In the previous post, we defined the resistance function that show sensitivity of the given estimator to the low-density regions. We also showed the resistance function plots for the mean and the sample median. In this post, we explore corresponding plots for the Harrell-Davis median.

### The resistance function

As was shown in the previous post, we define the function of resistance to the low-density regions as follows:

\[R(T, n, s) = \max_{s \leq k \leq n} R(T, n, s, k), \]

\[R(T, n, s, k) = |T(\mathbf{x}_k) - T(\mathbf{x}_{k-s})|, \]

\[\mathbf{x}_k = \{ \underbrace{0, 0, \ldots, 0}_{k}, \underbrace{1, 1, \ldots, 1}_{n-k} \}, \]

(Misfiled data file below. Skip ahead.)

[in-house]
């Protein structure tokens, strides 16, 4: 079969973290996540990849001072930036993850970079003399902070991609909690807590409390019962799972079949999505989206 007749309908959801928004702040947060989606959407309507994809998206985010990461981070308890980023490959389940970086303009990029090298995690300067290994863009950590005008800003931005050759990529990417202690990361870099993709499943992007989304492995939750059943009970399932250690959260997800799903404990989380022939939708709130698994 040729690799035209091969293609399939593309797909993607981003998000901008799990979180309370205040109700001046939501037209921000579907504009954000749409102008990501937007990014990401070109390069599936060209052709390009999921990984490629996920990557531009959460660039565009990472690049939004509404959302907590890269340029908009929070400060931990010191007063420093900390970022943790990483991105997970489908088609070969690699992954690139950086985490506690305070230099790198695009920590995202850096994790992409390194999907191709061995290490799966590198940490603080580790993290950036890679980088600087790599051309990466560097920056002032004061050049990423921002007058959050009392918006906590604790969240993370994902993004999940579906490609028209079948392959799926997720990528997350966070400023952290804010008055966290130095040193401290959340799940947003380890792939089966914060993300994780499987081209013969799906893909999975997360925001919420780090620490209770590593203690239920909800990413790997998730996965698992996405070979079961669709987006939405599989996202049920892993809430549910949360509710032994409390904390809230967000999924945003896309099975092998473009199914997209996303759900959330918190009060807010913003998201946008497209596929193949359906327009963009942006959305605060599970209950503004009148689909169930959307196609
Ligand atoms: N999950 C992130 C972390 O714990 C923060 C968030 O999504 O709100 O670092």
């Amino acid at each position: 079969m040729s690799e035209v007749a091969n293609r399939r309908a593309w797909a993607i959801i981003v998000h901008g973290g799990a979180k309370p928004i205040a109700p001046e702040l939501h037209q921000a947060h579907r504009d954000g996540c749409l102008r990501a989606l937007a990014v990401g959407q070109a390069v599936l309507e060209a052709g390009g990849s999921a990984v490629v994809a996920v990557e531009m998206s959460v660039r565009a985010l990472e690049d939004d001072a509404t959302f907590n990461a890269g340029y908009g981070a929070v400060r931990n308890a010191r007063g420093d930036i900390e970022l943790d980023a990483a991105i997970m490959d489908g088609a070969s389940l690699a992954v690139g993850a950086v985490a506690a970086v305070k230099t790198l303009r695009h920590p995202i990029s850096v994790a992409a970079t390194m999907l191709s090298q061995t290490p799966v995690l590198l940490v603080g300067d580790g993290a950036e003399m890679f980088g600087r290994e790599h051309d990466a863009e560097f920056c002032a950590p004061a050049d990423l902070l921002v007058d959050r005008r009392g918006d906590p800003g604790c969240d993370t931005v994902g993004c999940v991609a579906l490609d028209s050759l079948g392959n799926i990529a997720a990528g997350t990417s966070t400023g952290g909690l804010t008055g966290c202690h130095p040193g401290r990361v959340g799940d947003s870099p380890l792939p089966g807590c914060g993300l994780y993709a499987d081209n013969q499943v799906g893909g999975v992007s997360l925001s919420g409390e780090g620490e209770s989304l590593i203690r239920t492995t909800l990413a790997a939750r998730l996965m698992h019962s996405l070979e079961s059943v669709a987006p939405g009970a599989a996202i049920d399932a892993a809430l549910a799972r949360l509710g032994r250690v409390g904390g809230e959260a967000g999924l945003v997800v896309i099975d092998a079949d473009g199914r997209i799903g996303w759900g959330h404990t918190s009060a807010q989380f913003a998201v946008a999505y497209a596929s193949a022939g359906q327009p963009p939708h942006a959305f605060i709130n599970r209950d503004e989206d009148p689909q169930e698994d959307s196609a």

where \(T\) is an estimator, \(n\) is the sample size, \(s\) is the number of sample values that jump from the first mode to the second one.

### Resistance of the Harrell-Davis median

Now it’s time to build the plot of \(R(T, n, s)\) that compares the mean, the sample median, and the Harrell-Davis median. In this experiment, we consider \(n \leq 100\), \(s \in \{1, 2, 3, 4, 5, 6\}\). Here are the plots:

As we can see, the Harrell-Davis median is not only more statistically efficient to low-density regions, but it is also more resistant to the low-density regions.

In future posts, we will explore the resistance function for other measures of central tendency.